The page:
There is little scientific dispute at this point that global warming is occurring, and that humans are causing some part of it, as even the Competitive Enterprise Institute (a conservative free enterprise think tank) is now willing to admit. The remaining question: just how big a problem is global warming, and what are the consequences if we do nothing? An Inconvenient Truth makes it appear that Florida will be underwater sometime soon if we sit idly by. Reality, at least as scientists currently understand it, probably lies somewhere between Al Gore’s doom-saying and CEI’s laughable slogan, “CO2: We Call It Life.”
Of all the potential effects of global warming, rising sea levels are thought to have the most catastrophic consequences. If the Greenland ice sheet or a large part of Antarctica really do melt, the resulting 20 foot rise in sea levels would destroy the majority of the world’s great cities and displace billions of people. But how long will a rise of 20 feet, or even two feet, take at current rates of warming and ice melt? Realclimate.org summarizes recent research here, wherein the most aggressive estimates indicate that Greenland’s ice sheet melting is increasing sea levels by up to 0.57mm per year. But if Greenland continues melting at that rate, it will take one thousand years to raise sea levels one foot!
Even an order of magnitude increase in ice melting would only cause sea levels to rise a foot by 2100. The Intergovernmental Panel on Climate Change Report’s most aggressive estimate calls for a three foot sea level rise by 2100; this estimate includes significant ice melt. While this scenario has significant implications for coastal cities, it is not apocalyptic, and it also represents an outlier prediction compared to most climate models. It seems then that we should care about global warming in the very long term, but it is unlikely to have a significant impact during our lifetime. There are dozens of environmental and social issues that deserve greater present concern, including the AIDS pandemic and infectious diseases like tuberculosis and malaria, which continue to kill tens of millions annually.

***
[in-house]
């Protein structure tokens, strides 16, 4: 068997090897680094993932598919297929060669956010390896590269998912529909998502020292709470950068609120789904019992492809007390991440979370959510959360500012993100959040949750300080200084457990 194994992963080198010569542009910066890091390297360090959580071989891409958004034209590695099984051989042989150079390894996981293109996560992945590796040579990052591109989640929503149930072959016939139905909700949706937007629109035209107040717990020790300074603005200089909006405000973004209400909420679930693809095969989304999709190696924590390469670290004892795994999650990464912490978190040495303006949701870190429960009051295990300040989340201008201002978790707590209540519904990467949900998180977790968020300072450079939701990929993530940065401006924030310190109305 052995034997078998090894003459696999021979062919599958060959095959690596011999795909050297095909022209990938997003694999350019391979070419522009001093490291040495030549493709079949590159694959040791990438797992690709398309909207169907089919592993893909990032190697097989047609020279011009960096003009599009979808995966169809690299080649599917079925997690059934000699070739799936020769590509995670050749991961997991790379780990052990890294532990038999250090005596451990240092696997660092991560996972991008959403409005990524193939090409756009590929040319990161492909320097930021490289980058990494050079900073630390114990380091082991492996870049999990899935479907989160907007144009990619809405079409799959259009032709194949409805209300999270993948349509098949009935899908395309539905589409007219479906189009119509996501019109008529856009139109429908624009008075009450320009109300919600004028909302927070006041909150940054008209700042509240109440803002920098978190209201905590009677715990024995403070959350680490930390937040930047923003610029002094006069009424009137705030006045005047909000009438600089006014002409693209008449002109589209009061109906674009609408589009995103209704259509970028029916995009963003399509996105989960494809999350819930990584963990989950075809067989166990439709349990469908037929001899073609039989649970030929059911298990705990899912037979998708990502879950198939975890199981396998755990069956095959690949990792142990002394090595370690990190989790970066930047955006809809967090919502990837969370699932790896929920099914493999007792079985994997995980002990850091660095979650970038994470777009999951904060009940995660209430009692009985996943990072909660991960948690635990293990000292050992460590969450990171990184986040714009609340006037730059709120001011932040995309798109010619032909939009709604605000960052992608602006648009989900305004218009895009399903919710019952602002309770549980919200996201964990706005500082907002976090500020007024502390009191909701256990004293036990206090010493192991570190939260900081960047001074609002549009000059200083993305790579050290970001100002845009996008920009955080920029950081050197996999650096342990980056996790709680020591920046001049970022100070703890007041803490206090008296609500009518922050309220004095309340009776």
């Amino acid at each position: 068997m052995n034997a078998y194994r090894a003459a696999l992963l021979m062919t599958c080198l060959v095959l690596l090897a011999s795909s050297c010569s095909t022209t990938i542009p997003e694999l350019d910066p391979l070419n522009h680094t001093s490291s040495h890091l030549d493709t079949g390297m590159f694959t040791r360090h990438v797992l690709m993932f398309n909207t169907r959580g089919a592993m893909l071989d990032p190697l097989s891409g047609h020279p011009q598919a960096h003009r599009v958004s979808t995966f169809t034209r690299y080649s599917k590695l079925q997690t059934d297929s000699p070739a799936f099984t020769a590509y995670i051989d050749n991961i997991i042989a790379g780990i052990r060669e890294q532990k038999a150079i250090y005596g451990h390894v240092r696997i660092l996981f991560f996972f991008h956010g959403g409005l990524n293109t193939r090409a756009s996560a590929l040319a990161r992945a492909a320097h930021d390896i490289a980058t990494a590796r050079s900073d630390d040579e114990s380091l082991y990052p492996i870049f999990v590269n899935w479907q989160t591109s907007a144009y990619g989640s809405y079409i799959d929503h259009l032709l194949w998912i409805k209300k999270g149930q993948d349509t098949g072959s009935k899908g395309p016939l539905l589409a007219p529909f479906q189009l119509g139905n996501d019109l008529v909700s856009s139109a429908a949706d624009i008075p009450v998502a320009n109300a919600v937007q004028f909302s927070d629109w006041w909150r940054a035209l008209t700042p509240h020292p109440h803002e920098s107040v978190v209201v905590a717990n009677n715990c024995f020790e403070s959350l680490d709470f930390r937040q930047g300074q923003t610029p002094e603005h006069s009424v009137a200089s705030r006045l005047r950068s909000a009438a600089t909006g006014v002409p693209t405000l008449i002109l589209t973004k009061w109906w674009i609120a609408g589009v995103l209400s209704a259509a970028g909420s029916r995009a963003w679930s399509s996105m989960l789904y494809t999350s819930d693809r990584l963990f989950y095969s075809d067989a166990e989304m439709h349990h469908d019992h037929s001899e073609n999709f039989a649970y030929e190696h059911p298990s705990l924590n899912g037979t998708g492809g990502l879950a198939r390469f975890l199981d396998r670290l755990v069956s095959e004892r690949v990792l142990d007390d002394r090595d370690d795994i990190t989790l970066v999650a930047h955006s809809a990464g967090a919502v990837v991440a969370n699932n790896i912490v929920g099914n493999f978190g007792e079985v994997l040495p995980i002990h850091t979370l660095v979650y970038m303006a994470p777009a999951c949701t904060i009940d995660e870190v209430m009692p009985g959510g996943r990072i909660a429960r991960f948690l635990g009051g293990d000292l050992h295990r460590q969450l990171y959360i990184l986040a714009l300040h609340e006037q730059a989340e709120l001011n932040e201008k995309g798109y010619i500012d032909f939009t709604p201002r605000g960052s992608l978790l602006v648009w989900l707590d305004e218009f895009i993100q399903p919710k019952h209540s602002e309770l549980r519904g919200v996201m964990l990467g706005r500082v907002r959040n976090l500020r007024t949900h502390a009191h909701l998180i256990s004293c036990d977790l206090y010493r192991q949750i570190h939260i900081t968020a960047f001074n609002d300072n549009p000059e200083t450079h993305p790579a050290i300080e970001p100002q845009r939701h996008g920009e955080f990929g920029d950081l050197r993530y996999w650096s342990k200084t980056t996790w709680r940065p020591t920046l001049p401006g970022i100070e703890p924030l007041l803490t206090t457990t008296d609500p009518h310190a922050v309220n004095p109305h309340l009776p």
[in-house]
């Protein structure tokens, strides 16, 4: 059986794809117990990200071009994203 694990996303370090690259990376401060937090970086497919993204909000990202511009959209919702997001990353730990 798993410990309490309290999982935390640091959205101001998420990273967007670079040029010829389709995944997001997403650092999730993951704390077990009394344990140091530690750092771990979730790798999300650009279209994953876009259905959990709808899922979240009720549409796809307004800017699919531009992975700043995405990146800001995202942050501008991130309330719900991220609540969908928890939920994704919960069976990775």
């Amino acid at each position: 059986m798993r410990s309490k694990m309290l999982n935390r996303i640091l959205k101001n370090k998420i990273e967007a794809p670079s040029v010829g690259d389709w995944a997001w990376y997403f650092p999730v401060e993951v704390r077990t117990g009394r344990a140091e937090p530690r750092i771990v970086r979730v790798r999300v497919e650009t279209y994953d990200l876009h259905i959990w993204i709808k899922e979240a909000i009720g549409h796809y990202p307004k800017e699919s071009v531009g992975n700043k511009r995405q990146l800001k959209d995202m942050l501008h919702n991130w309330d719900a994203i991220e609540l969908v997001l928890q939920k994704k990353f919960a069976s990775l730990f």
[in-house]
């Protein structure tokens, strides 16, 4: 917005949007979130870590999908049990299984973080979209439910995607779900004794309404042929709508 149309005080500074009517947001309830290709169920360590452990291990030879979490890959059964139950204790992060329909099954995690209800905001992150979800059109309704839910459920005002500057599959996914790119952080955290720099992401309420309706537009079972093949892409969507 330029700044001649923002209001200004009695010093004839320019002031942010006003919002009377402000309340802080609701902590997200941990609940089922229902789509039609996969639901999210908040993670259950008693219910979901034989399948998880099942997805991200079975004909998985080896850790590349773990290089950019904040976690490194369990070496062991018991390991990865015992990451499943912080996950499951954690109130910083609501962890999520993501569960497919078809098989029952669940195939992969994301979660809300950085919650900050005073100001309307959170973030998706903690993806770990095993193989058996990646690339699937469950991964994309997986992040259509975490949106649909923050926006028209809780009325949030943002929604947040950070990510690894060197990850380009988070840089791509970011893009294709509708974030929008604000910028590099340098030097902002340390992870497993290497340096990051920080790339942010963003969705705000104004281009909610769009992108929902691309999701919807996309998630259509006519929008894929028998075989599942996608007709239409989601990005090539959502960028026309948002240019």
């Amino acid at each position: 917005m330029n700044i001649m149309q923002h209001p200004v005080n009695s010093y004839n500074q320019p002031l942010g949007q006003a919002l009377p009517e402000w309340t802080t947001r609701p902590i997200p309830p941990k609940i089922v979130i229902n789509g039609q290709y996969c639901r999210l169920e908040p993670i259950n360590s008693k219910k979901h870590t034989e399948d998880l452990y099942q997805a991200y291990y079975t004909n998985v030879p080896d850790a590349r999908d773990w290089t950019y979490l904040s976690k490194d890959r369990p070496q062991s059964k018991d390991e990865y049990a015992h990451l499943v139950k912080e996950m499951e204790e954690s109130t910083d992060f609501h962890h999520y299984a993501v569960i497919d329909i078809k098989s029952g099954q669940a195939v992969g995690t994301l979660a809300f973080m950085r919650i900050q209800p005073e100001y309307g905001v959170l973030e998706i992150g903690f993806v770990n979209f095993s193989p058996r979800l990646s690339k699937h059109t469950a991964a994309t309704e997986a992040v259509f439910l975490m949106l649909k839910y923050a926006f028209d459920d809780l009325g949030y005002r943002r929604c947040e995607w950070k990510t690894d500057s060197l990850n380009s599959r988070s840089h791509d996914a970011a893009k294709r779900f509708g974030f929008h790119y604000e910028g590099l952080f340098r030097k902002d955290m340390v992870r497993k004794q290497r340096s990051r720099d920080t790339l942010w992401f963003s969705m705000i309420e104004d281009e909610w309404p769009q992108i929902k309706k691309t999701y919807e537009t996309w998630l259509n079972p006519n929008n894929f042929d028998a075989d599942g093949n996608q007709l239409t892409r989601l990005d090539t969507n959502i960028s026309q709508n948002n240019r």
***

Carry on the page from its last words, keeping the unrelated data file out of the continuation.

At the same time, it wouldn’t hurt to take some simple steps to curb CO2 emissions growth. The CEI and others complain that it is impossible to curb CO2 emissions growth without hurting the economy. On the contrary, prudent shifts in government policy can reduce emissions while increasing growth. If the United States were to fund all highway construction with gasoline taxes, for instance, this would pass the costs of car travel directly on to the end consumer – which increases economic efficiency while decreasing emissions. I’ve written previously about applying the gas guzzler tax fairly, so that consumers are not rewarded for buying large SUVs instead of large cars. Finally, ending the huge subsidies to the oil, gas, and coal industries would make alternative energy more competitive, while saving taxpayers billions.